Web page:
Comparing the BMR of Mice and Humans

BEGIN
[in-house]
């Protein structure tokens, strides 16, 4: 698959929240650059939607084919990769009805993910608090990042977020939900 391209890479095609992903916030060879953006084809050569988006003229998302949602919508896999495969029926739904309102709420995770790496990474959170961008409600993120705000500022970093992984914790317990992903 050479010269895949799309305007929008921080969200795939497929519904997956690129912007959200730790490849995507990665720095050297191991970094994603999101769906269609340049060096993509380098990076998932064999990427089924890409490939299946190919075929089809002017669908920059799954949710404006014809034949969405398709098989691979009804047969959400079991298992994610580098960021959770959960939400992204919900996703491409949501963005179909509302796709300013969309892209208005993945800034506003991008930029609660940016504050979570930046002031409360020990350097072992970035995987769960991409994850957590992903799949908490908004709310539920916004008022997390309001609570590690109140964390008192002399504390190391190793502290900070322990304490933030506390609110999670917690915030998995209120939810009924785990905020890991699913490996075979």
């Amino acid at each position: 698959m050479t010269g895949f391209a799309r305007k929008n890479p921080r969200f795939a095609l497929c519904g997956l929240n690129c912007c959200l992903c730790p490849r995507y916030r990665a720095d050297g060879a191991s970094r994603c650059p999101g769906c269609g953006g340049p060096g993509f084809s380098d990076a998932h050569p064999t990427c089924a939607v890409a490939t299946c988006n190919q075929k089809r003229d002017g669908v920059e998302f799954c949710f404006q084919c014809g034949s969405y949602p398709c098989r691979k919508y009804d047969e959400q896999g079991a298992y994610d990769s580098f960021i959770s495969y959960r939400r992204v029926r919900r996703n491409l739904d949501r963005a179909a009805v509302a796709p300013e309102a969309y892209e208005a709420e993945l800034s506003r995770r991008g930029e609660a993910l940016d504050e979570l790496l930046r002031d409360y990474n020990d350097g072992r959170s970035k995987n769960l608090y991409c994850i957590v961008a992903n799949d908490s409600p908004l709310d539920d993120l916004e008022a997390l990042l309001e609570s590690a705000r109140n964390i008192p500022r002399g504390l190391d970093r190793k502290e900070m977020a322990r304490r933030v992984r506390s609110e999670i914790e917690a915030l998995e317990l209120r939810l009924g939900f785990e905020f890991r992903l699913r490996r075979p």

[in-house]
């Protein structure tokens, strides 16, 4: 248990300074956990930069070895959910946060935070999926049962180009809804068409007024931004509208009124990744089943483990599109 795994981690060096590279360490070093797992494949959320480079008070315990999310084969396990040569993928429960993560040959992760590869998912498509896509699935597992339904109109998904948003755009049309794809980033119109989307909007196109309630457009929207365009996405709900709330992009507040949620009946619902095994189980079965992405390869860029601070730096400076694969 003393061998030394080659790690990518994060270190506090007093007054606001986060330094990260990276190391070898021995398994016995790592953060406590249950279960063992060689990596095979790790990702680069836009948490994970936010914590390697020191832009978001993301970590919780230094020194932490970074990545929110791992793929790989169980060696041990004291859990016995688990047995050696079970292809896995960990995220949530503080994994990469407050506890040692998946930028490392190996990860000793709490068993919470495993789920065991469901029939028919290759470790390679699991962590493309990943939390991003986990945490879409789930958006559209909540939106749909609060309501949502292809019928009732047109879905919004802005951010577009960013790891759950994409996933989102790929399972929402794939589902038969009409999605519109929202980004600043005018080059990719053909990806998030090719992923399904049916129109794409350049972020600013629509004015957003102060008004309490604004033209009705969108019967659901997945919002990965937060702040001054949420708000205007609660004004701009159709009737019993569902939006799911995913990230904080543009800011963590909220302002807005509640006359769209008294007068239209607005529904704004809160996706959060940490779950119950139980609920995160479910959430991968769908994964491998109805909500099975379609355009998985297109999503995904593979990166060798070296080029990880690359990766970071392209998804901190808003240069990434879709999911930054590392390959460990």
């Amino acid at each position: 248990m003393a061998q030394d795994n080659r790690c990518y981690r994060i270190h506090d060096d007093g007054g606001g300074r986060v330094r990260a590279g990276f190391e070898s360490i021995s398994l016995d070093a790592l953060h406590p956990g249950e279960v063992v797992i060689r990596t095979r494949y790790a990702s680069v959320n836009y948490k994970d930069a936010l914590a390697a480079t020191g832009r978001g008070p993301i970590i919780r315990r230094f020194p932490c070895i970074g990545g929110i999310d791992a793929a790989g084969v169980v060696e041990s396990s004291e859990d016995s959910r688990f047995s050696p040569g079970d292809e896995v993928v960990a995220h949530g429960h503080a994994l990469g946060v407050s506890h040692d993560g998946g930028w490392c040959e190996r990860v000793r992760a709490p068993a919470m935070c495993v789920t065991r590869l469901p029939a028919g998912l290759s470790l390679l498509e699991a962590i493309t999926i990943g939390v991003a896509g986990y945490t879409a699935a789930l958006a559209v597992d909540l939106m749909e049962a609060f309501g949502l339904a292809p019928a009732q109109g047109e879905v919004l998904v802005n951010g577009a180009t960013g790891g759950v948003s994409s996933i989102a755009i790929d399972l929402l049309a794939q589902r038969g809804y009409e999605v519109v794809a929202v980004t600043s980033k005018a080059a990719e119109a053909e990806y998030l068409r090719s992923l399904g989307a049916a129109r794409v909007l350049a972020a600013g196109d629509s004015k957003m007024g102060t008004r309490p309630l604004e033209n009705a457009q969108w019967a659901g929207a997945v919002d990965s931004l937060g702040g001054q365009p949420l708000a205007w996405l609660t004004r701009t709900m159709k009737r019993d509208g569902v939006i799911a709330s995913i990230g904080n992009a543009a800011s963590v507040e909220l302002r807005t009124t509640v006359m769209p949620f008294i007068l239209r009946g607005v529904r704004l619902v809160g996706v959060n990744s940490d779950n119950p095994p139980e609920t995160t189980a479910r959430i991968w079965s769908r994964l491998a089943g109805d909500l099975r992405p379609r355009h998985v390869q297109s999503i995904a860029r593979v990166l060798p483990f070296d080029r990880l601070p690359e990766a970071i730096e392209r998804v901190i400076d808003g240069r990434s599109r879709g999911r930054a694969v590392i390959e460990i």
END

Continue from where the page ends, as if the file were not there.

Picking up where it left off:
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Summary The respiratory system is responsible in regulating gas exchange between the body and the external environment. Differences in respiration rate indirectly influence basal metabolic rate (BMR) by providing the necessary components for adenosine triphosphate (ATP) formation (Williams et al., 2011). Observation of gas exchange were measured and recorded for two mice (mus musculus) weighing 25 g and 27 g under the conditions of room temperature, cold temperature (8°C), and room temperature after fasting using a volumeter. The rates of oxygen consumption and carbon dioxide production were measured and used to calculate BMR, respiratory quotient (RQ) and oxidation rate. The mouse at room temperature was calculated to have a BMR of 2361.6 mm3/g/hr. Under conditions of cold temperature and fasting, the BMR values decreased to 2246.4 mm3/g/hr and 2053.2 mm3/g/hr respectively. Rates of glucose oxidation increased under these treatments while rates of fat oxidation decreased. Respiratory quotient (RQ) values were calculated to determine the fuel source for metabolic activity. On a relative scale, protein or fat appeared to be the primary fuel source for all three treatments although the mouse at 8°C had the highest RQ and may have relatively used the most glucose. It was also concluded that BMR in mice are greater than in humans. Introduction In this experiment mice were studied as examples of organisms that employ physiological mechanisms to maintain and regulate internal body temperature. The respirometer uses the principle of water displacement. As the amount of gas in the respirometer changes, this will be reflected by an equivalent displacement of water in the pipette. Remember that at the same temperature and pressure,... ... middle of paper ... ...ted trends and are likely affected by many other factors such as illnesses, the presence of humans, or different external environments. Works Cited Akin, J. A. (2011) Homeostatic Processes for Thermoregulation. Nature Education Knowledge.3, 7. Biology 2A03 Lab 4 Respiratory Gas Exchange in a Mouse Lab Manual. Winter Term 2014 (2014). Biology Department. McMaster University. Gordon, C. J. (2012) The mouse: an “average” homeotherm. J Ther Bio.37, 286-290. Minke, B. and Maximilian, P. (2011) Rhodopsin as Thermosensor? Science.331, 1272-1273. Williams, C. T., Goropashnaya, A. V., Buck, C. L., Fedorov, V. B., Kohl, F., Lee, T. N., and Barnes, B. M. (2011). Hibernating above the permafrost: effects of ambient temperature and season on expression of metabolic genes in liver and brown adipose tissue of arctic ground squirrels. J Experi Biol. 214, 1300-1306.
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